Ten thousand people, most of them Moslems, fled into Bangladesh from Burma yesterday, saying they had been forced out of their homes by the Burmese army, according to reports reaching here.
This would bring to 30,000 the number estimated to have fled into Bangladesh in recent days, many of them accusing the Burmese army of torture, rape and robbery. One group said soldiers fired on them, killing 100.
Bangladesh has sealed off its border to prevent a further influx. Refugees already here say there may as many as 60,000 more persons trying to cross the frontier.
Bangladesh has sent a letter to the government in Rangoon expressing "concern" for the plight of what it termed "Burmese nationals." Dacca maintains that the Moslems have been living in what is now Burma for generations, going back to the period when the region was part of the Bristish colonial empire.
Burmese officials, however, have claimed there have been recent waves of illegal immigration from Bangladesh. Bandladesh contends that such a mass movement could have been easily detected.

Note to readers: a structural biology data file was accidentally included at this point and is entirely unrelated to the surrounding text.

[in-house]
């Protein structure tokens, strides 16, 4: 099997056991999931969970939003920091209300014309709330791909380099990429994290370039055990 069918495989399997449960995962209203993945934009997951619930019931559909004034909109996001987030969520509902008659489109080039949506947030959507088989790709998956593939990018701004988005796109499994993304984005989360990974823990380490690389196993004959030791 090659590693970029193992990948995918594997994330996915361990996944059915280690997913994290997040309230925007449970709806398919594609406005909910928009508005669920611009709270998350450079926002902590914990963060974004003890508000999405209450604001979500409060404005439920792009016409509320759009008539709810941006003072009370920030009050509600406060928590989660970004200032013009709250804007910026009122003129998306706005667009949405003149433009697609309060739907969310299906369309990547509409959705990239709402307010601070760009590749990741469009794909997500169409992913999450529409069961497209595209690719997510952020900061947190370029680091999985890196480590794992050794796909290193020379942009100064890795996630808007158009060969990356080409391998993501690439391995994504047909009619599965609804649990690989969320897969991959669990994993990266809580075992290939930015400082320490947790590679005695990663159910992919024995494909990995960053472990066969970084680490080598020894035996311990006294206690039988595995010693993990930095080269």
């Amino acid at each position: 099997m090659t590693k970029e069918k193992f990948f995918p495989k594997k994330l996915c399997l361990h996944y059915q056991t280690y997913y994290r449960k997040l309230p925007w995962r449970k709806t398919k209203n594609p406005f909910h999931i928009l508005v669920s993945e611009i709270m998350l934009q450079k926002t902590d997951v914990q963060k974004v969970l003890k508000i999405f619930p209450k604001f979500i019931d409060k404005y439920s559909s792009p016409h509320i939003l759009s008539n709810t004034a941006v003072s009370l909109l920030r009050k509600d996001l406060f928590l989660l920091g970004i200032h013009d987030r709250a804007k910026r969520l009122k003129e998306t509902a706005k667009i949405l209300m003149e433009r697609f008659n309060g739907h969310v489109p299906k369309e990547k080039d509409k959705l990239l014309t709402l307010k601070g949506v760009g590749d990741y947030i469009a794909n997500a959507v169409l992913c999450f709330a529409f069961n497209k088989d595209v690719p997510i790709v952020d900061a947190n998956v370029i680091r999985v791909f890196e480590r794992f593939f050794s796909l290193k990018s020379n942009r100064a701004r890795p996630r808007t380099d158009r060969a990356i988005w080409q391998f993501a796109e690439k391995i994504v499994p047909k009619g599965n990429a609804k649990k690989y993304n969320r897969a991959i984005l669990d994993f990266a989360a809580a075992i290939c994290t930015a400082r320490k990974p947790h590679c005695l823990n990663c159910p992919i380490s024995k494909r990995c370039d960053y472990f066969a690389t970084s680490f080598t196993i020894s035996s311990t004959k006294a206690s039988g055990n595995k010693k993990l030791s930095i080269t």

Burmese Ambassador U Thein Wyn has been called to the Bangladesh Foreign Office several times in the past few days and invited to visit refugee camps.
One refugee, Sikim Ali, 56, who arrived in Bangladesh two days ago with his wife and three children, said Burmese soldiers came to the village where he had lived for 20 years and ordered everyone to leave. Some persons were beaten and houses were set on fire, he said.
"Some of the soldiers even raped our women," he said.
Sultani Begum, 24, said she had lost her husband when she fled her village at night. "They killed my uncle and chased all of us out of our homes," she said at a camp near the border town of Taknap.